Technology and an ageing Singaporean population

Elderly people play board games in the Chinatown district in Singapore on February 19, 2018. (AFP Photo/Roslan Rahman)

As the only country across the globe that has the label ‘Smart Nation’ attached to it, Singapore is known for widespread integration of science and technology into its economic and social fabric. From planned self-driving buses to Intelligent Transport Systems (ITS), Singaporeans are generally proud to embrace the technological shift that they are now synonymous with. However, the island Republic has to deal with the problem of an ageing population, a demographic that might not be as technologically adept as its younger counterparts.

The use of electronic devices is often associated with the latter, those who are tech savvy and are able to manoeuvre their way through the many applications on their smartphones. In building a Singaporean society that is not technologically averse, the proposals and plans carried out towards that aim ought to include senior citizens in the picture. With the arduous task of trying to comprehend new technologies on their own, seniors are often left exasperated and unable to cope with the demands of a highly digitalised world.

Ageing populations are causing massive headaches for governments in the region. Leaders of ASEAN countries are grappling with the very real threat of a shrinking labour force, escalating healthcare expenditure, and pension costs within a volatile economic environment. To add to this list of challenges is the fact that people in Southeast Asia are ageing poorly in the economic sense. The lack of financial literacy could affect the workforce as the cogs within the machinery age rather ungracefully.

A lack of digital awareness among senior citizens is a regional concern. Among ASEAN countries, Singapore has the highest percentage of seniors within its citizenry. According to Oxford Economics, Singapore will be on the back-end of an ageing population, with labour supply forecasted to decline by 1.7 percentage points through 2026. Highly dependent on foreign labour, the island nation is facing a crisis that most of its neighbours are spared from at the moment. In 2035, it is projected that the population of Singapore above the age of 65 will be 31.74 percent, a percentage that is high considering Singapore’s total population of only 5.8 million today.

Against this relatively bleak backdrop, measures have been put in place by the Singaporean government in tackling the issue of a dearth of digital awareness among its seniors. The Infocomm Media Development Authority (IMDA) of Singapore has created a website that helps seniors learn how to go digital. Launched in June last year, the IM Silver Portal provides online guides, e-books, videos, and seminars that enable seniors to learn the rigmarole of mobile and digital technologies.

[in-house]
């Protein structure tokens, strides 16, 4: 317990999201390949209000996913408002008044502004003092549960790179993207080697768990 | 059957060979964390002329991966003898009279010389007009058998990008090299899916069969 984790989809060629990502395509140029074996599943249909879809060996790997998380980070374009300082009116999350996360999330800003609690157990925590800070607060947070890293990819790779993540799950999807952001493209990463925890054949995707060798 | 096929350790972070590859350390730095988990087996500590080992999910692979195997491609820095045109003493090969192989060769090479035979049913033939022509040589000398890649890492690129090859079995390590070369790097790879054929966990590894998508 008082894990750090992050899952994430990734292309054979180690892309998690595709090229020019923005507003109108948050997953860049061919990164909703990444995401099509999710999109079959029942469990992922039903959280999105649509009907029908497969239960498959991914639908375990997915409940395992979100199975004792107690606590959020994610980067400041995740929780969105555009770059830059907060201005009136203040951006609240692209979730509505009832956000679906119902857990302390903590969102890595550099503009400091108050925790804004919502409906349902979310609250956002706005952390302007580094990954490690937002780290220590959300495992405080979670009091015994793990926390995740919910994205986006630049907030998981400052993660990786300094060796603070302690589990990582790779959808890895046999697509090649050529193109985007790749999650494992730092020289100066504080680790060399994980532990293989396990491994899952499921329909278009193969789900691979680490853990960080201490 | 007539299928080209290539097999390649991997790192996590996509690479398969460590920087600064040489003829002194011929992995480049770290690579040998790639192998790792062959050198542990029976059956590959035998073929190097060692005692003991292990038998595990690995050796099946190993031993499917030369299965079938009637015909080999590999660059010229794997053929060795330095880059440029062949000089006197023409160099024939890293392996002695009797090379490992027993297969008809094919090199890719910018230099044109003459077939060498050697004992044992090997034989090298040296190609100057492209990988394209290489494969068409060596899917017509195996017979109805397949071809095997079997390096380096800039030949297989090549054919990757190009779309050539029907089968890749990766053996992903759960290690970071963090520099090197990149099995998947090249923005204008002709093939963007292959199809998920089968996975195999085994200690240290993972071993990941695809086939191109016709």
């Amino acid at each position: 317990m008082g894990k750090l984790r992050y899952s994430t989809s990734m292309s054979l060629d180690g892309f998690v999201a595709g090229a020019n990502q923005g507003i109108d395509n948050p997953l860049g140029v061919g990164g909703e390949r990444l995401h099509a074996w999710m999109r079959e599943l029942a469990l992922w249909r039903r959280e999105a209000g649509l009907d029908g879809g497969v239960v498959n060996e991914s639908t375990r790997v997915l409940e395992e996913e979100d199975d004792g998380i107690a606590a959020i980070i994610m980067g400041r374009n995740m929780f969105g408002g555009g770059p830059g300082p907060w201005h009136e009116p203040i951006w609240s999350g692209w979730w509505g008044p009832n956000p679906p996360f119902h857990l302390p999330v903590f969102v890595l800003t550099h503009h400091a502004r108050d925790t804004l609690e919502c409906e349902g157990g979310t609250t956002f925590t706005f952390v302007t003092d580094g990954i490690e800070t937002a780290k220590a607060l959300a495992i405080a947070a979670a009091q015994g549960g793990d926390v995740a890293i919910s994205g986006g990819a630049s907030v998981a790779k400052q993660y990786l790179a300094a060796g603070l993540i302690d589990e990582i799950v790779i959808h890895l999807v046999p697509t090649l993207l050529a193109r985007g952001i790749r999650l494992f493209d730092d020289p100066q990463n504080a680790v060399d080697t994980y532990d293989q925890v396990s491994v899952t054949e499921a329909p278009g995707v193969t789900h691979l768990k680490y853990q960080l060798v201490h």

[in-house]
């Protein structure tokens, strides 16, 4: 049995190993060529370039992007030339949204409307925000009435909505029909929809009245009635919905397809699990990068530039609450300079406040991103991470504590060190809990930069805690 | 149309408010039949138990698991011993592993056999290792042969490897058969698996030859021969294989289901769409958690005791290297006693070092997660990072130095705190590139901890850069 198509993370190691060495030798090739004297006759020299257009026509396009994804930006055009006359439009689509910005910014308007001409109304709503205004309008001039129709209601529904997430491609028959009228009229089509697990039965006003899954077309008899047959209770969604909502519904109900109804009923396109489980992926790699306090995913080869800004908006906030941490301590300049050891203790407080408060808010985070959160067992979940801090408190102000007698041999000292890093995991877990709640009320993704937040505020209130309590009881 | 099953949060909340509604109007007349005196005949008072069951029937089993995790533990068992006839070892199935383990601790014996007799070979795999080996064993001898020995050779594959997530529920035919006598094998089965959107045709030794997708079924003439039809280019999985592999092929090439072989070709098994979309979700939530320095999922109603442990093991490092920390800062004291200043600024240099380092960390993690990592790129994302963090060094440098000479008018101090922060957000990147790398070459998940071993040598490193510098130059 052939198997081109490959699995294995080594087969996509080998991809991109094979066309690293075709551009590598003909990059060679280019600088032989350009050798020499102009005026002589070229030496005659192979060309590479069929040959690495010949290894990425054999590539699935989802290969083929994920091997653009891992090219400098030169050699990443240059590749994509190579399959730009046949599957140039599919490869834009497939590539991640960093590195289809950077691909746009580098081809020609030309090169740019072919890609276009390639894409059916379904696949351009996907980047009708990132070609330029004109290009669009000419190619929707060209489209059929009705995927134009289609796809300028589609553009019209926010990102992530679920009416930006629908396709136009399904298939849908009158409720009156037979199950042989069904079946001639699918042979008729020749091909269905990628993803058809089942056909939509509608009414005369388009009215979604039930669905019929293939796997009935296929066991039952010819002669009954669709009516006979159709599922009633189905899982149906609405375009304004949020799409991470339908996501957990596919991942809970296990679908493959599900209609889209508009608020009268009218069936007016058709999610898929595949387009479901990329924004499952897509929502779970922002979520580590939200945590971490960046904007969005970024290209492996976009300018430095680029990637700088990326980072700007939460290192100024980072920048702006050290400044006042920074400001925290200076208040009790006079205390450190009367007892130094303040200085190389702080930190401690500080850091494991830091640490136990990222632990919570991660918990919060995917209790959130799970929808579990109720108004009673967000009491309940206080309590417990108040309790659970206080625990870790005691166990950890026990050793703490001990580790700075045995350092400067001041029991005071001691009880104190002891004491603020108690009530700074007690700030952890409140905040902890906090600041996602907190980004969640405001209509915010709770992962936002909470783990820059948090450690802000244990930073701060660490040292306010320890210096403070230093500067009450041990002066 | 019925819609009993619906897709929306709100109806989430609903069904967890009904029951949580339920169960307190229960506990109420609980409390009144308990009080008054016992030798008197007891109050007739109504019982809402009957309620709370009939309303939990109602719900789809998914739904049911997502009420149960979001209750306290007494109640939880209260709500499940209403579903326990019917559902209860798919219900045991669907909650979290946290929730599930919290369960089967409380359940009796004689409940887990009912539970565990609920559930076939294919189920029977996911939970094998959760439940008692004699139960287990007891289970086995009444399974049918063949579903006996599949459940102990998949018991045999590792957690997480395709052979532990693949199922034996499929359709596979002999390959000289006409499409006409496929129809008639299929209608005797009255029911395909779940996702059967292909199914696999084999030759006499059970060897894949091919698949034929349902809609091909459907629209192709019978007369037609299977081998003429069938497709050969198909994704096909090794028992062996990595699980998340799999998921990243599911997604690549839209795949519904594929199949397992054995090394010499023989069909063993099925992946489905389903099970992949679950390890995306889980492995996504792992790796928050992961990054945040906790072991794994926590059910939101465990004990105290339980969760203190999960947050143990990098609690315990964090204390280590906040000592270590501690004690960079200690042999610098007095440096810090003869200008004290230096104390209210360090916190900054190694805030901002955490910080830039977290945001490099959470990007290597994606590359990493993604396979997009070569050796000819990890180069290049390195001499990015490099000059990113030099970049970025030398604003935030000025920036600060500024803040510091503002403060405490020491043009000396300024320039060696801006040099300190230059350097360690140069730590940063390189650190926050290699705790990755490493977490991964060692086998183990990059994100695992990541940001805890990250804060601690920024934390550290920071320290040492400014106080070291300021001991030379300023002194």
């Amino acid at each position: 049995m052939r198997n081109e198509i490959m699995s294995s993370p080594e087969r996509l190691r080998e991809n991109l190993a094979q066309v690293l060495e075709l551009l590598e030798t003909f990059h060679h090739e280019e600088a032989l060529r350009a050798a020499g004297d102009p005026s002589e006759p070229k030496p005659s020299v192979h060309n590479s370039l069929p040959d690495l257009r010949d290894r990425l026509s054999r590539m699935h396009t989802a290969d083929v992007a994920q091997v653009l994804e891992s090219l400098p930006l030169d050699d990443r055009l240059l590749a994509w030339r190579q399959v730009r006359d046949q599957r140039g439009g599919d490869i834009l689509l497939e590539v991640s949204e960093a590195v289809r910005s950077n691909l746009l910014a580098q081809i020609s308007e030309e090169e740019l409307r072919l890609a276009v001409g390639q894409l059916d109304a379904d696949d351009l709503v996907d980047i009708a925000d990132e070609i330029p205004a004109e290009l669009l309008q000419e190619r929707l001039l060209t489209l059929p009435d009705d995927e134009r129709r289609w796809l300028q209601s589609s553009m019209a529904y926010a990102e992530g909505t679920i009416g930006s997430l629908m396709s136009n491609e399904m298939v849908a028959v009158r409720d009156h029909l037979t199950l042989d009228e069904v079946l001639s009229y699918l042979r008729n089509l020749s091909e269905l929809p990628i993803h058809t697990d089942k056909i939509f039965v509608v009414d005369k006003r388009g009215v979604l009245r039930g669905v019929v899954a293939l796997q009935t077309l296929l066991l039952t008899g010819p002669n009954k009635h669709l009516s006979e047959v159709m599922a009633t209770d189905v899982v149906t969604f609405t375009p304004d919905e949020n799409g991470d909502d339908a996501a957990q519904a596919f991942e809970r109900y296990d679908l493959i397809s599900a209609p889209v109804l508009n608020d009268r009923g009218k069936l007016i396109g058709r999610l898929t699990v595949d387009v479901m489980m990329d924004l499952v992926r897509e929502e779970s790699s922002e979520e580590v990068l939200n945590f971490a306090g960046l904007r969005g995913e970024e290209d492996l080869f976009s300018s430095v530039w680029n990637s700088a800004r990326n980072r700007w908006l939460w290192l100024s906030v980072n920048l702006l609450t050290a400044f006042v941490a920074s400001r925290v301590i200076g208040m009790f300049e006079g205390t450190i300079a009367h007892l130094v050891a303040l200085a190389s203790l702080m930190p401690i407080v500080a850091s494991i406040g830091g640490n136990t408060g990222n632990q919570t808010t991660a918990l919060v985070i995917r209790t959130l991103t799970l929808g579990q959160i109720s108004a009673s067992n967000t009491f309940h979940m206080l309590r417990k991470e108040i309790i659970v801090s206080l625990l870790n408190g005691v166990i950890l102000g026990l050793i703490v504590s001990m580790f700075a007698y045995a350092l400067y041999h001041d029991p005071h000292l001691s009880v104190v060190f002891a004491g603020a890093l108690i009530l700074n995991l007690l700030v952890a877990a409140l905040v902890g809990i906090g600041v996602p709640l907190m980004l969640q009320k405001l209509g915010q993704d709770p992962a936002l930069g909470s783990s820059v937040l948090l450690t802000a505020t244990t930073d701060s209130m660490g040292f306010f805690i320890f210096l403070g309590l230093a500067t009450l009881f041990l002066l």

Through the use of the IM Silver Portal, “… it is now even easier for seniors to learn how to use technology to stay connected with friends and family, enhance the quality of their lives through online resources and at the same time, stay safe from cybercrimes,” said IMDA chief executive, Tan Kiat How in an interview.

Ageing ASIAN
Source:World Economic Forum (WEF)

Singapore’s increased bandwidth capacity means its citizens inevitably face greater exposure to cyber-attacks as technology plays an increasingly central role in everyday life. More often than not, cyber-criminals often target senior citizens, knowing that this group is more susceptible to fraudulent invitations online, besides the common short messaging system scams. According to a study by the Stanford Centre on Longevity, and the United States Financial Industry Regulatory Authority’s Investor Education Foundation, seniors tend to lose their money once targeted. The study revealed that those over 65 years are 35 percent more likely to lose money on a financial scam than others in their 40s.

It is hoped that other Southeast Asian countries are able to mitigate the challenges that come with understanding technology from the viewpoint of their senior citizens. Singapore’s decision to create a website to help this particular group be more technologically aware is not a solution in itself, but it certainly helps in heading towards that goal. Such a move should be emulated and before it is too late, measures should be taken by governments around the region in implementing ways to educate the older generation to accept and use technology in their daily lives.